Scone: The Horse Capital of Australia

Suzi and Katelyn at the polo match.

The nearest small town to Ellerston is Scone, known as the Horse Capital of Australia. I was fortunate enough to coincide this visit with the annual Scone and Upper Hunter Horse Festival (running from April 30 to May 16), so we have been following some of the events.

Last weekend, we watched Neil play polo in a tournament. This is played over the three weekends of the festival and the teams are picked from a hat, to make them as even as possible. Ellerston uses this as an opportunity to play some of their younger horses to give them polo experience. Unfortunately, Neil's team didn't make the final, but the match we saw was very exciting. They were down 5 to 1 in the final chukka, but, thanks to a supreme effort by Neil, they managed to score 4 more goals to draw even.

Neil takes command.

Neil, playing number three, leaps into action.

Neil charges down the field.

This Sunday, we went to watch the finals of the 'King of the Ranges' at Murrurundi. This competition is named after Archie "Bung" McInnes, who was known as the 'King of the Ranges' for his expertise in tracking and catching wild horses (known in Australia as 'Brumbies'), and mustering cattle. He worked the ranges around Glenrock Station, about 30 km further into the hills from Ellerston, so he was very much a local of these parts. Archie joined the Ist Battalion Light Horse at the outbreak of the First World War, and was seriously wounded during the Battle of Beersheba. After the war, Archie "Bung" McInnes was decorated with the Military Medal and returned to his old life in the Hunter Valley as a champion buckjumper and stockman. His memory is honoured by the 'King of the Ranges' challenge, held every year at Murrurundi.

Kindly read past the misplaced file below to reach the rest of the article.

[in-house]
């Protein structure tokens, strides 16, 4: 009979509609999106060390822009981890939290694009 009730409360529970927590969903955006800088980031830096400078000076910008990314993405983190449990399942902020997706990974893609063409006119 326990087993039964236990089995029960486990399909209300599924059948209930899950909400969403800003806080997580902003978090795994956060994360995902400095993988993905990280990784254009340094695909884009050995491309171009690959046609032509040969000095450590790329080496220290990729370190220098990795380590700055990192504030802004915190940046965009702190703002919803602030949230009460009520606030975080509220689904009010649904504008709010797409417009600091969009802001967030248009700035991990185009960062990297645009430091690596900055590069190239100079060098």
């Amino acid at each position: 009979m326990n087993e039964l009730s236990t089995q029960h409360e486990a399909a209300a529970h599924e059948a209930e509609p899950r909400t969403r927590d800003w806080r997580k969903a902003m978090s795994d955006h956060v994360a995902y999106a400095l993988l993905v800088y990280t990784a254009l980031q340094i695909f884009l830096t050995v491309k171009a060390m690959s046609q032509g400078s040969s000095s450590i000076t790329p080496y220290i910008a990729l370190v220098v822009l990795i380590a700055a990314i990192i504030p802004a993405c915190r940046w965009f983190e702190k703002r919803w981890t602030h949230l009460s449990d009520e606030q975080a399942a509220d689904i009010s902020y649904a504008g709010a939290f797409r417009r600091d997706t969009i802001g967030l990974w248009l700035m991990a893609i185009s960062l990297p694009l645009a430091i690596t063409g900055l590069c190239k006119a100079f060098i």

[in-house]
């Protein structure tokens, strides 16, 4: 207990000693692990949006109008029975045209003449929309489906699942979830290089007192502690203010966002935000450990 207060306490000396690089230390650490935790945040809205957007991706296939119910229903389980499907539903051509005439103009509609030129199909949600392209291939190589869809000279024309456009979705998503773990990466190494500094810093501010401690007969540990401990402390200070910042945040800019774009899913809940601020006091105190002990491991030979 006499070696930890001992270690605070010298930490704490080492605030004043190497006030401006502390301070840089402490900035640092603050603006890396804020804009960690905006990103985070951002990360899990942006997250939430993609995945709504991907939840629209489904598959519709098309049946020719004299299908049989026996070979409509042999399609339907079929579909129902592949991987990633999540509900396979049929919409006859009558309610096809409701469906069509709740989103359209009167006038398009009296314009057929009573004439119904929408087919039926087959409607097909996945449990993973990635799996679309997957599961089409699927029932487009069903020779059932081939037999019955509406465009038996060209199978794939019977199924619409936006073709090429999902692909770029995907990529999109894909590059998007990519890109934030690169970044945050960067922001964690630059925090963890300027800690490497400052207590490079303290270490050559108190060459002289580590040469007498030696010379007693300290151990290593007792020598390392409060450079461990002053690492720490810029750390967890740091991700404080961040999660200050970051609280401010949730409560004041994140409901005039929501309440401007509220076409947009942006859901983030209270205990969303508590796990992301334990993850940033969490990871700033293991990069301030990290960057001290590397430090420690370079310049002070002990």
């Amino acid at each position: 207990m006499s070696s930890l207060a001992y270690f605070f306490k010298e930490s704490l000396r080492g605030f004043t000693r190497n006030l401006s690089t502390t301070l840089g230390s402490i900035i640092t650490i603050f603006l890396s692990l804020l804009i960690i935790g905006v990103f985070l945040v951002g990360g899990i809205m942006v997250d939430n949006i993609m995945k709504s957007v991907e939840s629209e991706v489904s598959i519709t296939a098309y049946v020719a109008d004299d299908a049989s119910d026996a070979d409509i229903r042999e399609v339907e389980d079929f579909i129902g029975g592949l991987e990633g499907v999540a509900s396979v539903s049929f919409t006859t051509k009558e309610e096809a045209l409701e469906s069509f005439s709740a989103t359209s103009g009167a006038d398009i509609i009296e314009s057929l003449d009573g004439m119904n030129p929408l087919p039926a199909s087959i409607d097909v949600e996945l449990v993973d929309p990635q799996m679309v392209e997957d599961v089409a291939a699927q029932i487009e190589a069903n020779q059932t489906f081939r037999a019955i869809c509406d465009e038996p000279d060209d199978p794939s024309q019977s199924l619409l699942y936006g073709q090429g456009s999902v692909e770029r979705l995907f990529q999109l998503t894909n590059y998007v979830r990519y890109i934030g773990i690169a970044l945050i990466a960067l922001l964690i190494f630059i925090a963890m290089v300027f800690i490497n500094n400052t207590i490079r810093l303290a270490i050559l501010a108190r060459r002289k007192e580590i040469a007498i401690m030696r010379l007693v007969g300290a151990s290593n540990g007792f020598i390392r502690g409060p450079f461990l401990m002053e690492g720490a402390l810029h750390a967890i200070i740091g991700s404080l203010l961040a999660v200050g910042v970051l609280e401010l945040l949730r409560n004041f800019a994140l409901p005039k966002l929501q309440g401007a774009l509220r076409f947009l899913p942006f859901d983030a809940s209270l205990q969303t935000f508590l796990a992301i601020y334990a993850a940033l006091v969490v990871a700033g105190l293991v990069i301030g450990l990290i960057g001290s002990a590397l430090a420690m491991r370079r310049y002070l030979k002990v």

In the ladies-only contest, the riders had to catch a rope attached 
to the horse's bridle and keep the horse under control.

The main finalists had to get a halter over the wild horse and then control it.

The contest is a real test of horsemanship. Men and women compete in 6 demanding events to prove their worth to the judges. They have to compete in cross-country riding, stock handling, shoeing a horse, leading a packhorse through a course, whip cracking, and taking part in a bare-back riding obstacle course. The judges award marks for all these events and 10 finalists are chosen, who then have to catch and control a wild brumby and ride a stock saddle buckjump (like a bucking bronco, western-style). The person who completes all the challenges successfully is named 'King of the Ranges' for the year.

We saw some spectacular falls in the buckjumping contest.

This rider managed the buckjumping in style.

Along with the 'King of the Range' contest, there are many other attractions. There is a rodeo, the children's wild-goat ride, demonstrations of camp-draft, dog trials, a bush skills show, rides and sideshows, a military display and much, much more. It is an exciting time for residents of the Hunter Valley, and people come from far and wide to take part in, or watch, the events. I had a great time and would most certainly go again, given the chance!

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